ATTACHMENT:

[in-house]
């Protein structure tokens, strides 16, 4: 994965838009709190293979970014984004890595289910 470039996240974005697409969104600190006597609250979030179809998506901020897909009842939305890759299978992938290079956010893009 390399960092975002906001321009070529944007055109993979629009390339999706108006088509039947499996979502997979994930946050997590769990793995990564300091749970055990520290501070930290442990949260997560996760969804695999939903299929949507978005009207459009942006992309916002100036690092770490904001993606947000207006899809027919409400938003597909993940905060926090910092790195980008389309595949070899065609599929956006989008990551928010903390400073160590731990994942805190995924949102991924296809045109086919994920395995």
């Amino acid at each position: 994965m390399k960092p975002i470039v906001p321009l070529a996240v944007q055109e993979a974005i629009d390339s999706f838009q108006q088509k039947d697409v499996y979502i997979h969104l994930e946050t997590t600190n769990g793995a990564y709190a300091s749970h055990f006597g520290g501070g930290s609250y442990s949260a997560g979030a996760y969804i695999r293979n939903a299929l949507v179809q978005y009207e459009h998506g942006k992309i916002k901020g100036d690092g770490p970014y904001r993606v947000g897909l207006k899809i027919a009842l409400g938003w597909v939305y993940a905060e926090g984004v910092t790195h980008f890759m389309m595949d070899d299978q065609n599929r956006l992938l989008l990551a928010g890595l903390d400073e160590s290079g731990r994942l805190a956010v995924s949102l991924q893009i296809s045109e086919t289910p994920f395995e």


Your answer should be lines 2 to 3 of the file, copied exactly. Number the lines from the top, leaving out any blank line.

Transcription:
């Protein structure tokens, strides 16, 4: 994965838009709190293979970014984004890595289910 470039996240974005697409969104600190006597609250979030179809998506901020897909009842939305890759299978992938290079956010893009 390399960092975002906001321009070529944007055109993979629009390339999706108006088509039947499996979502997979994930946050997590769990793995990564300091749970055990520290501070930290442990949260997560996760969804695999939903299929949507978005009207459009942006992309916002100036690092770490904001993606947000207006899809027919409400938003597909993940905060926090910092790195980008389309595949070899065609599929956006989008990551928010903390400073160590731990994942805190995924949102991924296809045109086919994920395995």
């Amino acid at each position: 994965m390399k960092p975002i470039v906001p321009l070529a996240v944007q055109e993979a974005i629009d390339s999706f838009q108006q088509k039947d697409v499996y979502i997979h969104l994930e946050t997590t600190n769990g793995a990564y709190a300091s749970h055990f006597g520290g501070g930290s609250y442990s949260a997560g979030a996760y969804i695999r293979n939903a299929l949507v179809q978005y009207e459009h998506g942006k992309i916002k901020g100036d690092g770490p970014y904001r993606v947000g897909l207006k899809i027919a009842l409400g938003w597909v939305y993940a905060e926090g984004v910092t790195h980008f890759m389309m595949d070899d299978q065609n599929r956006l992938l989008l990551a928010g890595l903390d400073e160590s290079g731990r994942l805190a956010v995924s949102l991924q893009i296809s045109e086919t289910p994920f395995e």